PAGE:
The court noted that to receive the value of his life insurance policy, Vee did not have to die before his normal retirement age or become disabled; he was assured of receiving the value of his million dollar life insurance policy so long as his premiums were paid, which was another aspect of the Notice 95-34 transactions. Additionally, since the benefits were designed to relate exactly to the amounts allocated to the employees of the participant's employer, the money that participating employers paid into the plan bought insurance for only their own employees, making the Trust experience-rated with respect to the individual employers.

Finding that the Trust shared substantially all of the features of the listed transactions in Notice 95-34, the District Court determined that the welfare benefit plan in which Vee enrolled VMI was a tax avoidance transaction. Because the plan was a reportable transaction, Vee should have filed Form 8886 for each year in which he participated and the court held the penalties imposed were proper.

For a discussion of welfare benefit plans, see Parker Tax ¶ 98,900. (Staff Editor Parker Tax Publishing)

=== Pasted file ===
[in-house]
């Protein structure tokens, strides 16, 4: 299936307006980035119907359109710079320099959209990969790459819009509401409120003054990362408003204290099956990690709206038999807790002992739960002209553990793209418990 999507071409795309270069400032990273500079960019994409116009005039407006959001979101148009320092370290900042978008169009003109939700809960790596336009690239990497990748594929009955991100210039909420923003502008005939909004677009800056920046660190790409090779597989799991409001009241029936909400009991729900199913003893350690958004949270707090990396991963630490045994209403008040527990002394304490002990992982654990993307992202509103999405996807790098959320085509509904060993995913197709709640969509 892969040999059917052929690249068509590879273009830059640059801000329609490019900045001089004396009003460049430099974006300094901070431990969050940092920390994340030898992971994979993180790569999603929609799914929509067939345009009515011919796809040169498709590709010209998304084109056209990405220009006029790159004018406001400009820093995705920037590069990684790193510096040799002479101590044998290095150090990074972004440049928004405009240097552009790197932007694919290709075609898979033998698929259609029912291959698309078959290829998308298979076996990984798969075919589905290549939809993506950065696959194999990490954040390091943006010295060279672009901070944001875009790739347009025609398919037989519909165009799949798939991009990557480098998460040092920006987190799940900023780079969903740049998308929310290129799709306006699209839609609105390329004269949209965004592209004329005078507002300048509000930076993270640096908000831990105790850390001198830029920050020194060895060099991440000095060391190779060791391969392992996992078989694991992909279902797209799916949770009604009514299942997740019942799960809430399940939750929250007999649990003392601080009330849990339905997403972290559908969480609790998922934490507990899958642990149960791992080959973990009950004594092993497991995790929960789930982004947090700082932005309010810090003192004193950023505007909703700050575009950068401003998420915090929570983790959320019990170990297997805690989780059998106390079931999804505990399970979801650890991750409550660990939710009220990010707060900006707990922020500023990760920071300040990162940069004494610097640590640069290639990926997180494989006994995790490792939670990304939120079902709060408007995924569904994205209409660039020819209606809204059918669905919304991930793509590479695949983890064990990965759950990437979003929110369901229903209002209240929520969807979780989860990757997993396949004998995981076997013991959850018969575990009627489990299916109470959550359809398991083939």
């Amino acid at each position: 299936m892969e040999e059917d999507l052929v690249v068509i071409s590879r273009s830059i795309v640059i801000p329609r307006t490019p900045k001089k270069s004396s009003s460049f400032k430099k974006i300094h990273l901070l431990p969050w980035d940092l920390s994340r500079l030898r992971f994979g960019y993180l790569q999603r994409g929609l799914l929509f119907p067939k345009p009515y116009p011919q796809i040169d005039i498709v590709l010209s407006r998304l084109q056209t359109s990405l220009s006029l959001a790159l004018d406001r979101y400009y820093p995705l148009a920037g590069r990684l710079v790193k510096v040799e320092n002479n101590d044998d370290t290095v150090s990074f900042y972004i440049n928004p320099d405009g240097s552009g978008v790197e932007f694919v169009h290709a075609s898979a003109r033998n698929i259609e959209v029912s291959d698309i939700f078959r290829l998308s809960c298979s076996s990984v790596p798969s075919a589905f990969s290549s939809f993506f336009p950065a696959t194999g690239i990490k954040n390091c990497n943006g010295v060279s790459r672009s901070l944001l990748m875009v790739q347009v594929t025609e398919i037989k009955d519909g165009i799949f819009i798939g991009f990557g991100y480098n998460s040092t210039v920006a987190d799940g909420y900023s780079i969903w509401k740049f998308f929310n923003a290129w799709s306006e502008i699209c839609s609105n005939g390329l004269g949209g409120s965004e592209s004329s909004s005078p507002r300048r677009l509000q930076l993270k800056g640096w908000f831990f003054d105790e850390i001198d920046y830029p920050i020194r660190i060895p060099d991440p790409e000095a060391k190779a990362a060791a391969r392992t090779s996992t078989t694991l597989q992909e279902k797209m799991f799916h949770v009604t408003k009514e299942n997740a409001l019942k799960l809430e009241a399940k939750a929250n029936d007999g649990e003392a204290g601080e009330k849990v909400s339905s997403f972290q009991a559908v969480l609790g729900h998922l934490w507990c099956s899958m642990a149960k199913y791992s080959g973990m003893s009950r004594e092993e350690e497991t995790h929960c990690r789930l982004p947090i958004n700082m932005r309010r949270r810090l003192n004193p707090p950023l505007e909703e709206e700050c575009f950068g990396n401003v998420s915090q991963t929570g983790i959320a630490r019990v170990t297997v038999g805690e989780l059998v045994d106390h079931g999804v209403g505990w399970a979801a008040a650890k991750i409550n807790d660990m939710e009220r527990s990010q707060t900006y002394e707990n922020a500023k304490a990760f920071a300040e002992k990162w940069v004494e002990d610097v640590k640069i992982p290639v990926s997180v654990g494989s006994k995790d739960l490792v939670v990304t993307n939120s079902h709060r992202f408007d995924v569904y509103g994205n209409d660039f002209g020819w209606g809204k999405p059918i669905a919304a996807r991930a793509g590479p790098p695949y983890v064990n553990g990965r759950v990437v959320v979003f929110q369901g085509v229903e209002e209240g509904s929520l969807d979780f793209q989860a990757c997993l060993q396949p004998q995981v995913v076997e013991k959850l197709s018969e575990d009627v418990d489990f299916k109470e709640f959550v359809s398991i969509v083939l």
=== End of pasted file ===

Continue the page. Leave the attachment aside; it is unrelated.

Disclaimer: This publication does not, and is not intended to, provide legal, tax or accounting advice, and readers should consult their tax advisors concerning the application of tax laws to their particular situations. This analysis is not tax advice and is not intended or written to be used, and cannot be used, for purposes of avoiding tax penalties that may be imposed on any taxpayer. The information contained herein is general in nature and based on authorities that are subject to change. Parker Tax Publishing guarantees neither the accuracy nor completeness of any information and is not responsible for any errors or omissions, or for results obtained by others as a result of reliance upon such information. Parker Tax Publishing assumes no obligation to inform the reader of any changes in tax laws or other factors that could affect information contained herein.